Please, I recommend no one try a loop or fly a tight turn much above minimum speed, at least not over a populated area. Watch for wing damage on firm landings too.

Unfortunately the beef up will have to extend the full tength of the inner panels and about 8 inches into the tip panels to get that 5G we are aiming for.

You have the wood and carbon strip dimensions for a full single main spar replacement in my earlier mail if you want to go that way. The current center joinrs are up to this load if you can tie them in properly. Otherwise a big single joiner in line with the spar is definately the best.

I'll get on this week and sort out the carbon tube method

Fly carefully

Allan
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Old Sep 17, 2012, 09:29 PM
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I was one of the tow pilots at the Mickey Sullivan aerotow where Pats plane went in. I was walking to the hangar to get fuel for my towplane and watched Pats wing depart the airframe. I had a side view of it and the nose dropped slightly and even before the fuse became level , the wing came off. From the view I had, the plane was not moving very fast at all. I know the plane was going faster than it looked , but there was no abrupt elevator movement, the wing just came off and the rest is history. After looking at the wing construction, Im suprised it survived the tow.
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Old Sep 17, 2012, 10:13 PM
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I guess that shows how really marginal this model is, particularly if you get one like K2K's on page 19. Voids in the ply and parts only partially glued. All this degrades that 2G capability I was talking about.
Turbulence too can impose a lot of load on a big light model. With real ones will apply a thing called gust factor to the loading spectrum. This has a lot of influence particularly on big lightly loaded structures like this. Pat may have got caught with some rough air too.

All this says the only safe thing to do is park until you have a better wing, either by fixing your own or getting an improved wing from the manufacturer.

Good luck all.

Allan
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Old Sep 17, 2012, 10:35 PM
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webs?

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Originally Posted by AllanK1 View Post
I guess that shows how really marginal this model is, particularly if you get one like K2K's on page 19. Voids in the ply and parts only partially glued. All this degrades that 2G capability I was talking about.
Turbulence too can impose a lot of load on a big light model. With real ones will apply a thing called gust factor to the loading spectrum. This has a lot of influence particularly on big lightly loaded structures like this. Pat may have got caught with some rough air too.

All this says the only safe thing to do is park until you have a better wing, either by fixing your own or getting an improved wing from the manufacturer.

Good luck all.

Allan
Allan, Is the 2G capability figured with the existing webs, WITH the triangle holes in each, as they are now, which only gives a small portion of each web directly connecting the caps in each bay, OR is the 2G figured with the wing as is, but with the same webs, WITHOUT the large cut-out triangles, as is usually done in a proper spar assembly? In other words, to have an actual 2G load capability for the box-stock wing, do the existing webs with the holes, have to have web doublers to make them solid? Were the web triangle cutouts figured in the calculations? I'll definitely add web doublers, but It just makes me wonder if the webs hadn't had those large cutouts for assembly, if the wing would have failed so easily. Thanks for all your time and work.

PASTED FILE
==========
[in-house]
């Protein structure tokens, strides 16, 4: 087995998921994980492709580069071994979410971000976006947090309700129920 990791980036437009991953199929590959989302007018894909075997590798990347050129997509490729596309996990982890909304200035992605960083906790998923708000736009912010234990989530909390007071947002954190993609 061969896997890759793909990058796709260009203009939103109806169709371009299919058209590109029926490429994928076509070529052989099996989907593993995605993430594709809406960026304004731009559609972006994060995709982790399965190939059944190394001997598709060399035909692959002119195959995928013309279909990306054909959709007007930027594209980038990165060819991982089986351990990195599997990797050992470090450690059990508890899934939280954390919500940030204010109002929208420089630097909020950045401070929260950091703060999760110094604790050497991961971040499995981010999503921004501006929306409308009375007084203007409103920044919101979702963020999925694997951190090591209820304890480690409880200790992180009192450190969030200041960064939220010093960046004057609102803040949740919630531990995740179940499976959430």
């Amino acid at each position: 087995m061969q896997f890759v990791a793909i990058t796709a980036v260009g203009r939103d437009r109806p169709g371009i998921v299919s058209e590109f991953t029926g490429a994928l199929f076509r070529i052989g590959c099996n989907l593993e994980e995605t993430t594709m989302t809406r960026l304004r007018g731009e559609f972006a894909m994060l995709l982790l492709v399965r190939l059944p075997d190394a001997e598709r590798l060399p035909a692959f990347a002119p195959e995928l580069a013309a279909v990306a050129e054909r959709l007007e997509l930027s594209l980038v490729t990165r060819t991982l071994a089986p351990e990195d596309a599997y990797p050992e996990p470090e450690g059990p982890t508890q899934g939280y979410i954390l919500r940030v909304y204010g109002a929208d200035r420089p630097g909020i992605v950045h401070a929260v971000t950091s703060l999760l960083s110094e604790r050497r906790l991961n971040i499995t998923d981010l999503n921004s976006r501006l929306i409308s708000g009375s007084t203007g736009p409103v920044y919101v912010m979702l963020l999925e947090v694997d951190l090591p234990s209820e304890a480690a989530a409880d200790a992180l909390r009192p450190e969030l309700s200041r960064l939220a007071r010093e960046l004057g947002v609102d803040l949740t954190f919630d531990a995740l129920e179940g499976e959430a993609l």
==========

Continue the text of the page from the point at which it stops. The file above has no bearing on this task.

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Old Sep 17, 2012, 11:43 PM
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Webs OK as they are.

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Originally Posted by flyingfever View Post
Allan, Is the 2G capability figured with the existing webs, WITH the triangle holes in each, as they are now, which only gives a small portion of each web directly connecting the caps in each bay, OR is the 2G figured with the wing as is, but with the same webs, WITHOUT the large cut-out triangles, as is usually done in a proper spar assembly? In other words, to have an actual 2G load capability for the box-stock wing, do the existing webs with the holes, have to have web doublers to make them solid? Were the web triangle cutouts figured in the calculations? I'll definitely add web doublers, but It just makes me wonder if the webs hadn't had those large cutouts for assembly, if the wing would have failed so easily. Thanks for all your time and work.
It should do the 2G with the out of the box wing. The cut outs in the Webs are OK. They should still carry enough shear between the spars as they are as long as they are glued fully to the spars. This is important as the provide stability and prevent compession buckling.
This is still a perilously week structure though.

Allan